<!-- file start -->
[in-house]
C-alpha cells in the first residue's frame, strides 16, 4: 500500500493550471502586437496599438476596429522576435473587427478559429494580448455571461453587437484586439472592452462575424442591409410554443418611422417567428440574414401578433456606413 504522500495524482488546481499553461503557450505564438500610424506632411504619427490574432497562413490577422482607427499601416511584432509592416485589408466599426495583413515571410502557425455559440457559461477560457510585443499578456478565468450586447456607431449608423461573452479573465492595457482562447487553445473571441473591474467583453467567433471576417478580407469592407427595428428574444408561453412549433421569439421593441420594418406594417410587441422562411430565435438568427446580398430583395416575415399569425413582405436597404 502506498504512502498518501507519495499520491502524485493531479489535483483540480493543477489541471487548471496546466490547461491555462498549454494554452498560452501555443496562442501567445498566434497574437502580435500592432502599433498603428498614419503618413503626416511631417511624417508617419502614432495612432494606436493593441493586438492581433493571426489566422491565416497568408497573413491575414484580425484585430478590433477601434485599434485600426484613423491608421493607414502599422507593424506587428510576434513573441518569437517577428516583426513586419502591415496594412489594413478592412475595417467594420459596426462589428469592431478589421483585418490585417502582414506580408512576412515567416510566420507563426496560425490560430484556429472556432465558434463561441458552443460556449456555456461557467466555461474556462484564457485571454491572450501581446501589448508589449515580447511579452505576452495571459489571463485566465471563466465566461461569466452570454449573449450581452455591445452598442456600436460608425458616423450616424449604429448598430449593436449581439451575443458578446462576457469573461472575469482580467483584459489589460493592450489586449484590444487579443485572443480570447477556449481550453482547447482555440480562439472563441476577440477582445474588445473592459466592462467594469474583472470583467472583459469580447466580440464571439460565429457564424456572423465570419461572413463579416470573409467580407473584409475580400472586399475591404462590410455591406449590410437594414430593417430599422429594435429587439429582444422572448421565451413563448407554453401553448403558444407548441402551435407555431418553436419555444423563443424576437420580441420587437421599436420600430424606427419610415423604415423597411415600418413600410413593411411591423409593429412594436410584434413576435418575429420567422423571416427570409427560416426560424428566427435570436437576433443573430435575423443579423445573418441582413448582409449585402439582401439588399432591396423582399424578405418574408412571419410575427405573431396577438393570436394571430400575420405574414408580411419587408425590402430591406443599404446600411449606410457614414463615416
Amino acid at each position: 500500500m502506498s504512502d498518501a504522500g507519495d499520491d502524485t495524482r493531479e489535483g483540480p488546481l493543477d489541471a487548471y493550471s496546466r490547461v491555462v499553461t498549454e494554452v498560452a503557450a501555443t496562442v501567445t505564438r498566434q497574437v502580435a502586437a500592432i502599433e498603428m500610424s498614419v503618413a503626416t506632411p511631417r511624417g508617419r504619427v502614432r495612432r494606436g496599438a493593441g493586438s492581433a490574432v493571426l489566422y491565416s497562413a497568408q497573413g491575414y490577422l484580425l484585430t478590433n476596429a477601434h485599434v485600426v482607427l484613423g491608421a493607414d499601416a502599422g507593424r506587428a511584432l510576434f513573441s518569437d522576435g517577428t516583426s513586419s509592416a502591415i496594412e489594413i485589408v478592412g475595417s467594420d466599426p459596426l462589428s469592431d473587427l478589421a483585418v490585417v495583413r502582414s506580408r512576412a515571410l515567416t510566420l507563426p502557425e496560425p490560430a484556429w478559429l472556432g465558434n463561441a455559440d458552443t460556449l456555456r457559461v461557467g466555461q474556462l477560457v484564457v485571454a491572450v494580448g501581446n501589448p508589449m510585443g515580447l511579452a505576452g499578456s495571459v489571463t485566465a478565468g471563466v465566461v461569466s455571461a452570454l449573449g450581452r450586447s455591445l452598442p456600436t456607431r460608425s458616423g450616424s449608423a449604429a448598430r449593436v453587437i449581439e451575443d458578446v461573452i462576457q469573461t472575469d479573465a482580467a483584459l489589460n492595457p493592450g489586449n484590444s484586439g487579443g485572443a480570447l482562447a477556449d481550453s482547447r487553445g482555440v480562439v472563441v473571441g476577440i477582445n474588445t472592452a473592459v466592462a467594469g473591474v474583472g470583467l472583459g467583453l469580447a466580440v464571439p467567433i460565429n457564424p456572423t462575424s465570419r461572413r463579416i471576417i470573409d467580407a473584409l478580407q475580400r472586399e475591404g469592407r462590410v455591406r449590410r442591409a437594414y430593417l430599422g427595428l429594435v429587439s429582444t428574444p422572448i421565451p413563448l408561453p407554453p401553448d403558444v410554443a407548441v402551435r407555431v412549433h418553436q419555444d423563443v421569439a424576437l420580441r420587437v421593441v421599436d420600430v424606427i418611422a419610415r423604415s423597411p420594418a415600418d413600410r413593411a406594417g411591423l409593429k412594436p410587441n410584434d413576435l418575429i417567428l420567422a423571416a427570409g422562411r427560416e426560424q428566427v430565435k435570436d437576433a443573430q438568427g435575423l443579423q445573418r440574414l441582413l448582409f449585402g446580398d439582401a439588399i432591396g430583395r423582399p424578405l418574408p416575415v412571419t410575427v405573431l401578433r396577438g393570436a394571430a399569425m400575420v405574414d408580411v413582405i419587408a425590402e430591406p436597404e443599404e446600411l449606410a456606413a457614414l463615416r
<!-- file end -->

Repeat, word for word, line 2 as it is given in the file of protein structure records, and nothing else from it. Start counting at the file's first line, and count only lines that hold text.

C-alpha cells in the first residue's frame, strides 16, 4: 500500500493550471502586437496599438476596429522576435473587427478559429494580448455571461453587437484586439472592452462575424442591409410554443418611422417567428440574414401578433456606413 504522500495524482488546481499553461503557450505564438500610424506632411504619427490574432497562413490577422482607427499601416511584432509592416485589408466599426495583413515571410502557425455559440457559461477560457510585443499578456478565468450586447456607431449608423461573452479573465492595457482562447487553445473571441473591474467583453467567433471576417478580407469592407427595428428574444408561453412549433421569439421593441420594418406594417410587441422562411430565435438568427446580398430583395416575415399569425413582405436597404 502506498504512502498518501507519495499520491502524485493531479489535483483540480493543477489541471487548471496546466490547461491555462498549454494554452498560452501555443496562442501567445498566434497574437502580435500592432502599433498603428498614419503618413503626416511631417511624417508617419502614432495612432494606436493593441493586438492581433493571426489566422491565416497568408497573413491575414484580425484585430478590433477601434485599434485600426484613423491608421493607414502599422507593424506587428510576434513573441518569437517577428516583426513586419502591415496594412489594413478592412475595417467594420459596426462589428469592431478589421483585418490585417502582414506580408512576412515567416510566420507563426496560425490560430484556429472556432465558434463561441458552443460556449456555456461557467466555461474556462484564457485571454491572450501581446501589448508589449515580447511579452505576452495571459489571463485566465471563466465566461461569466452570454449573449450581452455591445452598442456600436460608425458616423450616424449604429448598430449593436449581439451575443458578446462576457469573461472575469482580467483584459489589460493592450489586449484590444487579443485572443480570447477556449481550453482547447482555440480562439472563441476577440477582445474588445473592459466592462467594469474583472470583467472583459469580447466580440464571439460565429457564424456572423465570419461572413463579416470573409467580407473584409475580400472586399475591404462590410455591406449590410437594414430593417430599422429594435429587439429582444422572448421565451413563448407554453401553448403558444407548441402551435407555431418553436419555444423563443424576437420580441420587437421599436420600430424606427419610415423604415423597411415600418413600410413593411411591423409593429412594436410584434413576435418575429420567422423571416427570409427560416426560424428566427435570436437576433443573430435575423443579423445573418441582413448582409449585402439582401439588399432591396423582399424578405418574408412571419410575427405573431396577438393570436394571430400575420405574414408580411419587408425590402430591406443599404446600411449606410457614414463615416